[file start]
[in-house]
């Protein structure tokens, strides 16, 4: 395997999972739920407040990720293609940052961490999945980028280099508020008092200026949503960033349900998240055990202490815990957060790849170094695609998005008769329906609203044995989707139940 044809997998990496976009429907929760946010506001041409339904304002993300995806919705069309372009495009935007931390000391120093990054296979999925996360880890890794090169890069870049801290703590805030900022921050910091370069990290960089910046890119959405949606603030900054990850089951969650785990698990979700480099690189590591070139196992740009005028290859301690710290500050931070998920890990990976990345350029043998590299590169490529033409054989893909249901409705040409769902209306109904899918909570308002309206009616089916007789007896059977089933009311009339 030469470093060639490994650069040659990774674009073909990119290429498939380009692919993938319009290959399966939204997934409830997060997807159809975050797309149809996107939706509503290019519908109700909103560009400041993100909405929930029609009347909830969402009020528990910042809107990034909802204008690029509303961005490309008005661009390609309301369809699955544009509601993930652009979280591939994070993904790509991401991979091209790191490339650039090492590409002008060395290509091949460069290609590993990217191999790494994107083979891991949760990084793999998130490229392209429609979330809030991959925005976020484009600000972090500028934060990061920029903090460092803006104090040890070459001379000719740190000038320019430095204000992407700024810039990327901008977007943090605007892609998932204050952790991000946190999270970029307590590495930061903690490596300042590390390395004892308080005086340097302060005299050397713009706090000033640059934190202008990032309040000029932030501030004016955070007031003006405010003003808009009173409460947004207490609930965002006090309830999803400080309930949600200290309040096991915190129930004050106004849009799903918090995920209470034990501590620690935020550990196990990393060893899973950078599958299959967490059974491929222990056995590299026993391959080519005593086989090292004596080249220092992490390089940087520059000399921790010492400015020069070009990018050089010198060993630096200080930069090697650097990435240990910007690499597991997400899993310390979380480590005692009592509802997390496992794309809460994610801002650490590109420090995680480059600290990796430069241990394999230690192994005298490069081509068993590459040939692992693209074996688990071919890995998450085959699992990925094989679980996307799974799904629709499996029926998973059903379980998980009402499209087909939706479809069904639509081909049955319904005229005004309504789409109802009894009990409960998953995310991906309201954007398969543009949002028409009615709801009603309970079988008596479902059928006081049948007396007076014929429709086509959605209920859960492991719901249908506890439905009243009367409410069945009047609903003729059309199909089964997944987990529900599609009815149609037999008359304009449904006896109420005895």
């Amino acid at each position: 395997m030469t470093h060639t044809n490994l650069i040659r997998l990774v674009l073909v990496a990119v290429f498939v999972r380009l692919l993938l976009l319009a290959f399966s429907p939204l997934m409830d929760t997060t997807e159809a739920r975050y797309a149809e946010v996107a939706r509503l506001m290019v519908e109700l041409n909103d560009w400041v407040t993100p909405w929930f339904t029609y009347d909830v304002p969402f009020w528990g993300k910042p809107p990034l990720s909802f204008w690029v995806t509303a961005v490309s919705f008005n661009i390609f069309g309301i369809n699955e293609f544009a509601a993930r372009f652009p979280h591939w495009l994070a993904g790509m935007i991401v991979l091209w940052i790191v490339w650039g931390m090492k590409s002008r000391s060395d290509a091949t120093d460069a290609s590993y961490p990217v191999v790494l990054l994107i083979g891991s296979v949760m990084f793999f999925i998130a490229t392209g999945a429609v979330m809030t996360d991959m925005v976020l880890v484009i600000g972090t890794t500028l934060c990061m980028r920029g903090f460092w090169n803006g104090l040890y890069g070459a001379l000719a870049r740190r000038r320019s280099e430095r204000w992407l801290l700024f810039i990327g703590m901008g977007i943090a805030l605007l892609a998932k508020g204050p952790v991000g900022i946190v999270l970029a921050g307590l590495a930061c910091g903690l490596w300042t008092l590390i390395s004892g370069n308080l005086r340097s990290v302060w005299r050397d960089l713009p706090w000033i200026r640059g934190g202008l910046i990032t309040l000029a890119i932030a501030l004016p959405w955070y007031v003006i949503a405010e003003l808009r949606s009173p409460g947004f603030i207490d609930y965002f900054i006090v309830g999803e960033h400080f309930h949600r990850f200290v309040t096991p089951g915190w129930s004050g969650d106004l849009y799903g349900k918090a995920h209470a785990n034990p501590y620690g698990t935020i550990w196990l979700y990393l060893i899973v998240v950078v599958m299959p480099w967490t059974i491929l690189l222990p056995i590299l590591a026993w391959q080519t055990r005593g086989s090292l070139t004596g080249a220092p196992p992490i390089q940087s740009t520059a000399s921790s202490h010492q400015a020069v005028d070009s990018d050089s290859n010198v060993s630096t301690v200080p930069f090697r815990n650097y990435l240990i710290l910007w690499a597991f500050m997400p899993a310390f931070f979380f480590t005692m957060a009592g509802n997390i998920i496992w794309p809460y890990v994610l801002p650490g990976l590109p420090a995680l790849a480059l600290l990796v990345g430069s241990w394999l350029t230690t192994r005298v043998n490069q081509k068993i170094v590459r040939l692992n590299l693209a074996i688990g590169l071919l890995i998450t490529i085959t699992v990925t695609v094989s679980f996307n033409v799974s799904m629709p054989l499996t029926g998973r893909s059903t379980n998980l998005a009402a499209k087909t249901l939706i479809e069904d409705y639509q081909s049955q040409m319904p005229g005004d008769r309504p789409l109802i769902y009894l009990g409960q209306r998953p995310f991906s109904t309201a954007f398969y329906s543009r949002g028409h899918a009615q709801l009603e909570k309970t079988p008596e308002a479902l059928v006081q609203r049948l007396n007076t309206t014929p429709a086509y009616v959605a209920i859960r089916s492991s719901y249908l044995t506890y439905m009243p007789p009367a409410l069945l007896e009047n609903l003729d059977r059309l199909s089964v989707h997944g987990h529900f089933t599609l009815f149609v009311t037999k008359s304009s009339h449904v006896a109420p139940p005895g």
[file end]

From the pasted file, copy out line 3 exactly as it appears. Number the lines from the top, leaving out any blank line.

């Amino acid at each position: 395997m030469t470093h060639t044809n490994l650069i040659r997998l990774v674009l073909v990496a990119v290429f498939v999972r380009l692919l993938l976009l319009a290959f399966s429907p939204l997934m409830d929760t997060t997807e159809a739920r975050y797309a149809e946010v996107a939706r509503l506001m290019v519908e109700l041409n909103d560009w400041v407040t993100p909405w929930f339904t029609y009347d909830v304002p969402f009020w528990g993300k910042p809107p990034l990720s909802f204008w690029v995806t509303a961005v490309s919705f008005n661009i390609f069309g309301i369809n699955e293609f544009a509601a993930r372009f652009p979280h591939w495009l994070a993904g790509m935007i991401v991979l091209w940052i790191v490339w650039g931390m090492k590409s002008r000391s060395d290509a091949t120093d460069a290609s590993y961490p990217v191999v790494l990054l994107i083979g891991s296979v949760m990084f793999f999925i998130a490229t392209g999945a429609v979330m809030t996360d991959m925005v976020l880890v484009i600000g972090t890794t500028l934060c990061m980028r920029g903090f460092w090169n803006g104090l040890y890069g070459a001379l000719a870049r740190r000038r320019s280099e430095r204000w992407l801290l700024f810039i990327g703590m901008g977007i943090a805030l605007l892609a998932k508020g204050p952790v991000g900022i946190v999270l970029a921050g307590l590495a930061c910091g903690l490596w300042t008092l590390i390395s004892g370069n308080l005086r340097s990290v302060w005299r050397d960089l713009p706090w000033i200026r640059g934190g202008l910046i990032t309040l000029a890119i932030a501030l004016p959405w955070y007031v003006i949503a405010e003003l808009r949606s009173p409460g947004f603030i207490d609930y965002f900054i006090v309830g999803e960033h400080f309930h949600r990850f200290v309040t096991p089951g915190w129930s004050g969650d106004l849009y799903g349900k918090a995920h209470a785990n034990p501590y620690g698990t935020i550990w196990l979700y990393l060893i899973v998240v950078v599958m299959p480099w967490t059974i491929l690189l222990p056995i590299l590591a026993w391959q080519t055990r005593g086989s090292l070139t004596g080249a220092p196992p992490i390089q940087s740009t520059a000399s921790s202490h010492q400015a020069v005028d070009s990018d050089s290859n010198v060993s630096t301690v200080p930069f090697r815990n650097y990435l240990i710290l910007w690499a597991f500050m997400p899993a310390f931070f979380f480590t005692m957060a009592g509802n997390i998920i496992w794309p809460y890990v994610l801002p650490g990976l590109p420090a995680l790849a480059l600290l990796v990345g430069s241990w394999l350029t230690t192994r005298v043998n490069q081509k068993i170094v590459r040939l692992n590299l693209a074996i688990g590169l071919l890995i998450t490529i085959t699992v990925t695609v094989s679980f996307n033409v799974s799904m629709p054989l499996t029926g998973r893909s059903t379980n998980l998005a009402a499209k087909t249901l939706i479809e069904d409705y639509q081909s049955q040409m319904p005229g005004d008769r309504p789409l109802i769902y009894l009990g409960q209306r998953p995310f991906s109904t309201a954007f398969y329906s543009r949002g028409h899918a009615q709801l009603e909570k309970t079988p008596e308002a479902l059928v006081q609203r049948l007396n007076t309206t014929p429709a086509y009616v959605a209920i859960r089916s492991s719901y249908l044995t506890y439905m009243p007789p009367a409410l069945l007896e009047n609903l003729d059977r059309l199909s089964v989707h997944g987990h529900f089933t599609l009815f149609v009311t037999k008359s304009s009339h449904v006896a109420p139940p005895g």